Belleville Police Chief Bill Clay's message was clear Tuesday night when he spoke to members of the Belleville Main Street Committee -- crime is not on the rise in the city.
"We are not seeing a spike in our crime," Clay said. "We are seeing the same level of crime" the city has had in the past.
Belleville Main Street, a committee of the Greater Belleville Chamber of Commerce, asked Clay to speak to members in light of the recent armed robbery of a woman sitting in her vehicle on a parking lot downtown.
More than two dozen residents and business owners attended the meeting at Kaskaskia Engineering Group on East Main Street.
Clay told attendees that both suspects involved in the armed robbery that occurred at 9:30 p.m. Thursday on South High at East Washington streets are behind bars.
Brandon D. Goff, 19, of Belleville, was charged Saturday with felony armed robbery, and the second suspect was taken into custody Tuesday, according to Clay. The second person's name will not be released until formal charges are filed.
Police believe Goff approached the woman's car and opened the driver's door, pointed a handgun at her and demanded her purse. Clay said the second suspect was waiting in a nearby car.
Belleville Mayor Mark Eckert described the incident as "terrible." However, he said, "we can't let fear drive us away." Eckert credited the Police Department for apprehending the individuals responsible for the crime.
Clay commended the victim for doing "everything right" including complying with the suspect's request and notifying police immediately.
"I'm not here to tell you we can stop all these kind of things," he said, "but I'm happy with the outcome."
Clay talked about three efforts the Police Department enacted to ensure the safety of the downtown areas including the night life detail, the street crime unit and the blue team robbery detail.
Clay explained the night life detail is a program the department put in place in response to the growing night life activity in downtown. The program provides two uniformed officers in downtown from 8:30 p.m. to 2:30 a.m. Thursday, Friday and Saturday nights.
Co-owner of Big Daddy's Scott Schmelzel praised the program. "The patrol has been great for downtown night life," he said. "Belleville police has done a great job."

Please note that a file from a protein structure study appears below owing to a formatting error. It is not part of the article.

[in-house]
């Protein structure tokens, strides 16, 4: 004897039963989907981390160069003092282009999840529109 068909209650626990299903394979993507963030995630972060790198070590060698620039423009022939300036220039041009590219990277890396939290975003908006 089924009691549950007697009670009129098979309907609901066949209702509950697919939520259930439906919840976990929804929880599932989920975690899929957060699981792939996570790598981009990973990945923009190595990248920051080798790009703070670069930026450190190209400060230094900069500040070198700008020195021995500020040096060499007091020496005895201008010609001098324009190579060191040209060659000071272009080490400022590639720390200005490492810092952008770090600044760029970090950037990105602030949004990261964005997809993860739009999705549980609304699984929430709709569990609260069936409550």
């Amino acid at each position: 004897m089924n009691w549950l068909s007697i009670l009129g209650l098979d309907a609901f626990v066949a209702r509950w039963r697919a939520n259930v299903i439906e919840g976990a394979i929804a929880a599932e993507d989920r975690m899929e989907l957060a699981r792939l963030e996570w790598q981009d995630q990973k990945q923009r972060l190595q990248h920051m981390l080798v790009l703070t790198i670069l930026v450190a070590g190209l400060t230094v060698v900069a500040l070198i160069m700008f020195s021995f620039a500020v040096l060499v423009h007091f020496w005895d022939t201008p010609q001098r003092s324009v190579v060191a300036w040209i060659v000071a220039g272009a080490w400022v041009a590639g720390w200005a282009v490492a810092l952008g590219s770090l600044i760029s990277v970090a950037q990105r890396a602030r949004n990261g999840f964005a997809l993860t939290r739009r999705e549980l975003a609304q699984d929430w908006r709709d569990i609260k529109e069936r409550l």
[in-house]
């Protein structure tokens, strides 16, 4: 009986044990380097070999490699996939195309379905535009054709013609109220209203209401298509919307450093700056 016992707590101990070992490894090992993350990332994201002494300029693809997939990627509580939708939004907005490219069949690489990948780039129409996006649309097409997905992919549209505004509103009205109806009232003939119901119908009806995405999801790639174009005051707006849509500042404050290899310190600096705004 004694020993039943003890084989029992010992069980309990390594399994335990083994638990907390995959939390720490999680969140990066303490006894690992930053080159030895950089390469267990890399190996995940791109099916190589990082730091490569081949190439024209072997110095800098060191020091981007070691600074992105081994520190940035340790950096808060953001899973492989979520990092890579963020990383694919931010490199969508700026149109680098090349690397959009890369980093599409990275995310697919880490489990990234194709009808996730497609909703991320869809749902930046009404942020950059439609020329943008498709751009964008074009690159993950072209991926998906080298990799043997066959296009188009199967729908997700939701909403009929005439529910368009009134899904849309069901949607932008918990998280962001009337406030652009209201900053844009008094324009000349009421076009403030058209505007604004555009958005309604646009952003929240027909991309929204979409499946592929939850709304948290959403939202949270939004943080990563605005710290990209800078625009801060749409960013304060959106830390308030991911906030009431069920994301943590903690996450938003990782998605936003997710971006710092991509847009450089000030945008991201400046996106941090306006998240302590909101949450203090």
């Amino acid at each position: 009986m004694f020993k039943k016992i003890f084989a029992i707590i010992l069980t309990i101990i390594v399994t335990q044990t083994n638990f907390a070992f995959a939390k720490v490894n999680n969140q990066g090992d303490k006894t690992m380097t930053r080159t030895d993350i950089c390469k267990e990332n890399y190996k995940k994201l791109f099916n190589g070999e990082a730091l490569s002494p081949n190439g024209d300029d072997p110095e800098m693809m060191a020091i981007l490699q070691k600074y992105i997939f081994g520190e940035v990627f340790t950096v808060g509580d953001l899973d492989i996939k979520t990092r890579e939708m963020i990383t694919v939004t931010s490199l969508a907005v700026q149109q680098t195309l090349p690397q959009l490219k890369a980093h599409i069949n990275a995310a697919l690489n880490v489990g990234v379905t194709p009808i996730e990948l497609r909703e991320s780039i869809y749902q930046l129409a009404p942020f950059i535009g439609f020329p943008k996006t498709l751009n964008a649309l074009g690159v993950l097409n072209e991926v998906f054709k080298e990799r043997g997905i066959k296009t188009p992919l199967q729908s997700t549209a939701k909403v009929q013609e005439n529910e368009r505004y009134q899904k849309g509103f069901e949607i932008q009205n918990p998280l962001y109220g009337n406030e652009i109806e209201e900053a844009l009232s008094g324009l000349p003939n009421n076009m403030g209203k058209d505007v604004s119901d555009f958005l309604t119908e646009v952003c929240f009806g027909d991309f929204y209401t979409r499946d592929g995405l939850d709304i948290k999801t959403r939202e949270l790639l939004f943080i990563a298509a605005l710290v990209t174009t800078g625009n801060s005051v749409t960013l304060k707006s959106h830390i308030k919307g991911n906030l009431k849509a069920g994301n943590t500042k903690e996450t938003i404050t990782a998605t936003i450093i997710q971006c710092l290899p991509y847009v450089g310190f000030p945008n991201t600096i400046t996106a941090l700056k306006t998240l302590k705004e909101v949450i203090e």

The street crime unit is a two-officer unit in an unmarked car, Clay said, focused on being proactive and looking for weapons, drugs and warrants.
The blue team robbery detail is only in effect during the holiday season from the second weekend in November to the first weekend in January in an effort to curb crime. "It's been very effective for us," Clay said.
Geri Boyer, of Kaskaskia Engineering, praised the police department for its quick response time when there's an incident downtown. "I really appreciate the quick action," she said.
Overall, Clay said crime in Belleville has been consistent over the last decade. Belleville's two highest crimes areas are thefts and burglaries, Clay said.
During the last 12 years on average 64 percent of reported crimes annually have been thefts, Clay said, and 19 percent have been burglaries. Similarly in 2011, the most recent crime data available, 64 percent of reported crimes annually were thefts and 20 percent were burglaries.
"The numbers are pretty much mirroring," Clay said. "The crime in Belleville (now) mirrors the crime in 1999. It's the same. The crime in Belleville is where it is."
"While we have challenges, it's not as crazy as some people make it out to be," Eckert said. "We are not so overrun with crime that we have to be fearful. The statistics don't lie."
Of course, Clay said he would like to see the level of crime decrease and would like to have 150 police officers as opposed to the city's current 82 officers. "But I can't ask you for more officers, because crime is not rampant in Belleville," he said. "No, we are not satisfied. There are still things we can do."
Clay said the police department could drive Belleville's crime rate lower with more officers, more technology and more good policing strategies.
Contact reporter Jamie Forsythe at 239-2562 or firstname.lastname@example.org.